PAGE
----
Illinois v. Allen

397 U.S. 337, 90 S. Ct. 1057 (1970)

 

RULE:

No doubt the privilege of personally confronting witnesses may be lost by consent or at times even by misconduct. Although courts must indulge every reasonable presumption against the loss of constitutional rights, a defendant can lose his right to be present at trial if, after he has been warned by the judge that he will be removed if he continues his disruptive behavior, he nevertheless insists on conducting himself in a manner so disorderly, disruptive, and disrespectful of the court that his trial cannot be carried on with him in the courtroom. Once lost, the right to be present can, of course, be reclaimed as soon as the defendant is willing to conduct himself consistently with the decorum and respect inherent in the concept of courts and judicial proceedings. 

FACTS:

After defendant's conviction for armed robbery had been affirmed, defendant filed a petition for writ of habeas corpus in a federal district court and alleged he had been deprived of his constitutional right to remain present throughout his trial. The district court found no constitutional violation. On appeal, the appellate court reversed, holding that a trial court could never expel an accused from his trial. The court granted certiorari to determine whether defendant could claim the benefit of the constitutional right to remain in the courtroom while engaging in speech and conduct so disruptive that it was exceedingly difficult to carry on the trial.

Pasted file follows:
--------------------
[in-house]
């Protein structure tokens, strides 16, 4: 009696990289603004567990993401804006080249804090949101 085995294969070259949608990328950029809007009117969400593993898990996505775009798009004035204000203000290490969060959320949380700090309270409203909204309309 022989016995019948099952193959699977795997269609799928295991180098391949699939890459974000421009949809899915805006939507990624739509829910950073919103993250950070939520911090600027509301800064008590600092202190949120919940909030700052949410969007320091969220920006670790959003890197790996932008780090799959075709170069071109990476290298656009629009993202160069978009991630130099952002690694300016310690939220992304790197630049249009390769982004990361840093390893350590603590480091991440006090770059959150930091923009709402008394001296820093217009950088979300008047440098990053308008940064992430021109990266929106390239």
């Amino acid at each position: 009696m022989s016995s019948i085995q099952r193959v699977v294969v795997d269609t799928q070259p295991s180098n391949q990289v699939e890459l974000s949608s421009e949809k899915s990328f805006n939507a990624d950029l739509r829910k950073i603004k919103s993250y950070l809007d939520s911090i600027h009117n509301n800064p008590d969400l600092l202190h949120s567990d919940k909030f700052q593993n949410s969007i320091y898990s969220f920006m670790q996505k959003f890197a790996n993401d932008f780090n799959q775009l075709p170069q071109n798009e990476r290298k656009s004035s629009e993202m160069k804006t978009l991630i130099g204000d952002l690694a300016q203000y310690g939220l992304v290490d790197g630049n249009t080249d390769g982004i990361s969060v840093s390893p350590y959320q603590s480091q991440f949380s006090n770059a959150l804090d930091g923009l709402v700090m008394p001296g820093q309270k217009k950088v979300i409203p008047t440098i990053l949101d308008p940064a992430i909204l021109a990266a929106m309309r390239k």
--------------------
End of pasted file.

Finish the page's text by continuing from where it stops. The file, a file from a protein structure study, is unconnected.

ISSUE:

May a criminal defendant lose his constitutional right to remain present throughout his trial due to his ongoing disruptive conduct?

ANSWER:

Yes

CONCLUSION:

The court held that defendant could lose his right to be present at trial if such conduct persisted even after a trial judge's warning that he would be removed if he continued his disruptive behavior. Defendant could have reclaimed the right to be present as soon as he was willing to conduct himself properly. Thus, the trial court did not err in removing him, which was one of three constitutionally permissible ways for a trial court to handle an obstreperous defendant.

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